Published: Mon, August 12, 2019

Coach, Givenchy join Versace in apologizing to Chinese consumers amid T-shirt outcry

Coach, Givenchy join Versace in apologizing to Chinese consumers amid T-shirt outcry

Versace has angered Chinese fans after labeling Hong Kong and Macau as countries rather than Chinese regions on a new T-shirt design, CNN reports.

Versace, bought by Michael Kors' Capri Holdings Ltd (CPRI.N) in September, said on its Chinese Weibo account that there had occurred a mistake and reported that as of 24 July, the sales of the T-shirts had been stopped and the assortment destroyed.

Versace's representative in China, actress Yang Mi, said she would stop collaborating with the fashion house over the T-shirt incident, saying the brand was "suspected of damaging our country's national sovereignty".

The T-shirts and hoodies, which had a price tag starting at US$380, featured a list of famous cities and the countries they can be found in, for instance "Milan - ITALY" or "New York - USA".

The studio for Yang Mi, who had been a brand ambassador for Versace, said in a Weibo post it had sent notice to Versace to terminate their contract.

Separately, popular Chinese boy band idol Jackson Yee said on Weibo he had severed ties with LVMH's Givenchy after pictures of one of the brand's T-shirts, which also listed Hong Kong and Taiwan in a similar way, received criticism.

"China's territorial integrity and sovereignty are sacred and inviolable at all times", the statement said.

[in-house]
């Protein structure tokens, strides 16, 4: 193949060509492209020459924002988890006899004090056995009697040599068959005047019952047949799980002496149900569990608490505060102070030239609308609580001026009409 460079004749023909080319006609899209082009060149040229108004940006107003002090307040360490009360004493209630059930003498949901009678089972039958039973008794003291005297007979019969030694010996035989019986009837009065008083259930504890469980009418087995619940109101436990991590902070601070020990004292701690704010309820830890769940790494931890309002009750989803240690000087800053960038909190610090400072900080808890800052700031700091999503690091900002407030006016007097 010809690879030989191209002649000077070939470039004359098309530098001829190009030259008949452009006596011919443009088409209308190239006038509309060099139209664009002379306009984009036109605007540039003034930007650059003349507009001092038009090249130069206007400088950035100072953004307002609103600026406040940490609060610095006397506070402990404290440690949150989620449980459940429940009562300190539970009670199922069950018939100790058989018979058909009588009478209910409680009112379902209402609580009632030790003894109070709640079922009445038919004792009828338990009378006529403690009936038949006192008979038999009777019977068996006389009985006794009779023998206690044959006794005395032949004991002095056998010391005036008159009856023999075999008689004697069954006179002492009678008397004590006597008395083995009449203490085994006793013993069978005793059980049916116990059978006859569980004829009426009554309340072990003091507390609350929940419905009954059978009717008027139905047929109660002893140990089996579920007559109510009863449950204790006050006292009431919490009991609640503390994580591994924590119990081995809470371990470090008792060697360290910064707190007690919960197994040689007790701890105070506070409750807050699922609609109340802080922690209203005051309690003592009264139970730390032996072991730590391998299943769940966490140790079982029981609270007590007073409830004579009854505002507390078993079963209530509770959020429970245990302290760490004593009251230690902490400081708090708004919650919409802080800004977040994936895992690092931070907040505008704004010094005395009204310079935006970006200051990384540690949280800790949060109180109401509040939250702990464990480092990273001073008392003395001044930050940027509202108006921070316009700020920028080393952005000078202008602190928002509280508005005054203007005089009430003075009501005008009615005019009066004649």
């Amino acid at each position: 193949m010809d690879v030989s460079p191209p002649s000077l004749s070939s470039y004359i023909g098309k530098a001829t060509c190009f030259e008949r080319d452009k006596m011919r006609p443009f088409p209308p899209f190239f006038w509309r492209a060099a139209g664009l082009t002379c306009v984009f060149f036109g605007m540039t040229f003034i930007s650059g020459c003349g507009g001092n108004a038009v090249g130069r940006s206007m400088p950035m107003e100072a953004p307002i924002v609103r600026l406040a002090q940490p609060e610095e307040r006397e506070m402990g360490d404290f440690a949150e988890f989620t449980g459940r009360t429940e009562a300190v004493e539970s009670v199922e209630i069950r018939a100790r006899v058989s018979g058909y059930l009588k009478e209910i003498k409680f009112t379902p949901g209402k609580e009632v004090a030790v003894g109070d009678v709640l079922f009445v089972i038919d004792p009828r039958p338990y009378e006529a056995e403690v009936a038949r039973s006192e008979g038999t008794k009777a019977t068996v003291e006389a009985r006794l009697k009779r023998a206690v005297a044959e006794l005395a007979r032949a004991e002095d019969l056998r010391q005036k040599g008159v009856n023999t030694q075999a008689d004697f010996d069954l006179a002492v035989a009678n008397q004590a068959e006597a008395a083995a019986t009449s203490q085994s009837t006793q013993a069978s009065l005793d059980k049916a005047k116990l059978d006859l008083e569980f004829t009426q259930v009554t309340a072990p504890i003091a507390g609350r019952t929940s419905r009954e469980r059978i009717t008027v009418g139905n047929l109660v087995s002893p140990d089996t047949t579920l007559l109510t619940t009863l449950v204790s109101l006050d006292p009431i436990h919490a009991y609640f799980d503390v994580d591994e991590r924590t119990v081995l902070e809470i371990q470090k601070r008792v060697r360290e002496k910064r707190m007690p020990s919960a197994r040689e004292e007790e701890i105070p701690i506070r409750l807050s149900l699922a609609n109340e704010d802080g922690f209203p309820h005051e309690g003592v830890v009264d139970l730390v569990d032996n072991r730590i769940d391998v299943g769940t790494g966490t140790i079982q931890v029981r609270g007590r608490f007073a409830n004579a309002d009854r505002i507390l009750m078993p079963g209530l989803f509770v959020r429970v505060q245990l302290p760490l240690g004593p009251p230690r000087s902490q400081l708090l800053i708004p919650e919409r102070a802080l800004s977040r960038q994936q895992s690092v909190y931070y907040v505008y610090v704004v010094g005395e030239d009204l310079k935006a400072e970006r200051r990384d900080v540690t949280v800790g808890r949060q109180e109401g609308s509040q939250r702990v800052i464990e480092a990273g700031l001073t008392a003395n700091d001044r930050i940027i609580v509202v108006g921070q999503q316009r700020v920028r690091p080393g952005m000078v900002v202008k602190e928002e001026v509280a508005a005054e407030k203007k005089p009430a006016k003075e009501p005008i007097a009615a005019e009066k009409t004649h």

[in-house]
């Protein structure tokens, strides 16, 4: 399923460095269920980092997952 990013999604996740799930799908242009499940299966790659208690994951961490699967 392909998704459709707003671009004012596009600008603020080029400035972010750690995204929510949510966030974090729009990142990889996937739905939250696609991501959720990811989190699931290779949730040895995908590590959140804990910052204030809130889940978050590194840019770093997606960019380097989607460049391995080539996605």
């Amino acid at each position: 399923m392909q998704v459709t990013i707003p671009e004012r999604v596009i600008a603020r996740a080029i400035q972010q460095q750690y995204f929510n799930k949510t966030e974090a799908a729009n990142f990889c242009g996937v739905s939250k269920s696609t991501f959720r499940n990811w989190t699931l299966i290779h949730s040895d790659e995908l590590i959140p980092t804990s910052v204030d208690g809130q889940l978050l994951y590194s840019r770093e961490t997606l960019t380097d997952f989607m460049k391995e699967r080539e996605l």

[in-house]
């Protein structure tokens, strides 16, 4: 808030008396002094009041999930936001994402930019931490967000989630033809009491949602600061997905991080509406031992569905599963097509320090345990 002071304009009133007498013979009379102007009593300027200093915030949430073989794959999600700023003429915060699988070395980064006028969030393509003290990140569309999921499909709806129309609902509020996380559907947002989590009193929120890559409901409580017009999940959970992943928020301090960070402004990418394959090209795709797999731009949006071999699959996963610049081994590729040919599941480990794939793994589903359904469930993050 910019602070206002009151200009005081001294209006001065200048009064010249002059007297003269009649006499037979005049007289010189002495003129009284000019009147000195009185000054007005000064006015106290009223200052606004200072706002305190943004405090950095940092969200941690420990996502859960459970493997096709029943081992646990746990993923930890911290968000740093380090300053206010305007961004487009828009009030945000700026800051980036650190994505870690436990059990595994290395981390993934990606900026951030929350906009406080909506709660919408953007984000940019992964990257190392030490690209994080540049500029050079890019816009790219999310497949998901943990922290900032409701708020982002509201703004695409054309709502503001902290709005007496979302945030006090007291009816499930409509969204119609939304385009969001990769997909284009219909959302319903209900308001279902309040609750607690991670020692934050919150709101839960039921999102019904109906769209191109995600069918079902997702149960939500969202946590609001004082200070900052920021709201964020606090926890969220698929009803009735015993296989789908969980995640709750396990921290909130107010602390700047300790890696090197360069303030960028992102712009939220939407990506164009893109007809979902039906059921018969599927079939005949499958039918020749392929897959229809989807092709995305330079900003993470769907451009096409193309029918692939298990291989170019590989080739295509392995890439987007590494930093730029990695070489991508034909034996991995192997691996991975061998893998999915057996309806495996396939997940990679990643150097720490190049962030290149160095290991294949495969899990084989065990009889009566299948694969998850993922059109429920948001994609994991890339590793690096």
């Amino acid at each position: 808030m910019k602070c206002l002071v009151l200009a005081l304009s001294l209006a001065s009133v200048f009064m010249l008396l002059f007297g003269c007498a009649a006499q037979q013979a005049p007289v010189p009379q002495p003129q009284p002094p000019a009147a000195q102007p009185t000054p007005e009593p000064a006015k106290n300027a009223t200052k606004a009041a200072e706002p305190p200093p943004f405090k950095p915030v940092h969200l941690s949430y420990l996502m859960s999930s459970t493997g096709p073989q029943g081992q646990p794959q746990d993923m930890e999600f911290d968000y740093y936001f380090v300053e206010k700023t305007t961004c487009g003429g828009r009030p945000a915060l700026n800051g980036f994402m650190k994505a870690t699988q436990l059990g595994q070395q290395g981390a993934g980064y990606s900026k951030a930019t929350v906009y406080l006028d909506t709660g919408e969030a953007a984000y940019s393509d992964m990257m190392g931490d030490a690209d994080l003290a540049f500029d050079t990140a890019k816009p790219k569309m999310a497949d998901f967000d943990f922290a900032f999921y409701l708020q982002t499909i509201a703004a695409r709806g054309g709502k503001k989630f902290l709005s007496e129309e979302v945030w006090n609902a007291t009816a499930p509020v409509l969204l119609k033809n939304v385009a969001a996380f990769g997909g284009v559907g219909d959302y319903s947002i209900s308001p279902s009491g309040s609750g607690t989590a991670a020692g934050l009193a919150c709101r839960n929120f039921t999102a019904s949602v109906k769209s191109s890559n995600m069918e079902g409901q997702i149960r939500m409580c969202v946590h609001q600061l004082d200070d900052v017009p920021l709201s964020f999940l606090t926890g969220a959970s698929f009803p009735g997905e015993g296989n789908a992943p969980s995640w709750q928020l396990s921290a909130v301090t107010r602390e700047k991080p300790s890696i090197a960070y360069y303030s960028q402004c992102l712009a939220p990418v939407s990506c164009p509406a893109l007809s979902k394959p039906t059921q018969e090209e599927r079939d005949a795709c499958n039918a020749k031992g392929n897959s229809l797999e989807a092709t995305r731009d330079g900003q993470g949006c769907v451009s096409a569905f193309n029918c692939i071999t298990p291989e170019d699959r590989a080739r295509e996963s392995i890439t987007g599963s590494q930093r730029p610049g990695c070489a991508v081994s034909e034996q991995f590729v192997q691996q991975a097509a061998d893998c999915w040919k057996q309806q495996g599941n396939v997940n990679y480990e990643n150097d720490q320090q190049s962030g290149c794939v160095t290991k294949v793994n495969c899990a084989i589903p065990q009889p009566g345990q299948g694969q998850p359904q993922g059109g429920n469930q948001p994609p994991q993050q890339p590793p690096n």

Versace apologised in China for selling T-shirts it said attached incorrect country names to cities.

On the evening of August 11, the company's artistic director Donatella Versace released an official apology on several social media platforms.

The company, and designer Donatella Versace, have both since apologized for the "unfortunate" error.

"We are fully aware of the severity of this error and deeply regret it", continued the message, which was posted on Coach's official Twitter and Instagram channels.

That split was one of the most viewed topics on Weibo on Sunday, attracting more than 640m views. "I love my motherland and resolutely safeguard China's sovereignty". Both former European colonies were returned to China in the late 1990s.

The two luxury brands are the latest examples of foreign companies that have run afoul of the many political sensitivities that go with operating in China's huge market.

Nike pulled its collaboration with Japanese streetwear label Undercover from Chinese shelves in June after Undercover shared a post supporting contentious protests against a proposal to allow extraditions from Hong Kong to mainland China.

In May 2018, U.S. clothing retailer Gap apologised over a T-shirt showing a map of mainland China that omitted Taiwan, a self-governing island that Beijing considers a rebel province awaiting reunification.

Taiwan is self-governed and has a democratically elected leadership, but China claims the island as a breakaway province and has not ruled out the use of force to ensure unification.

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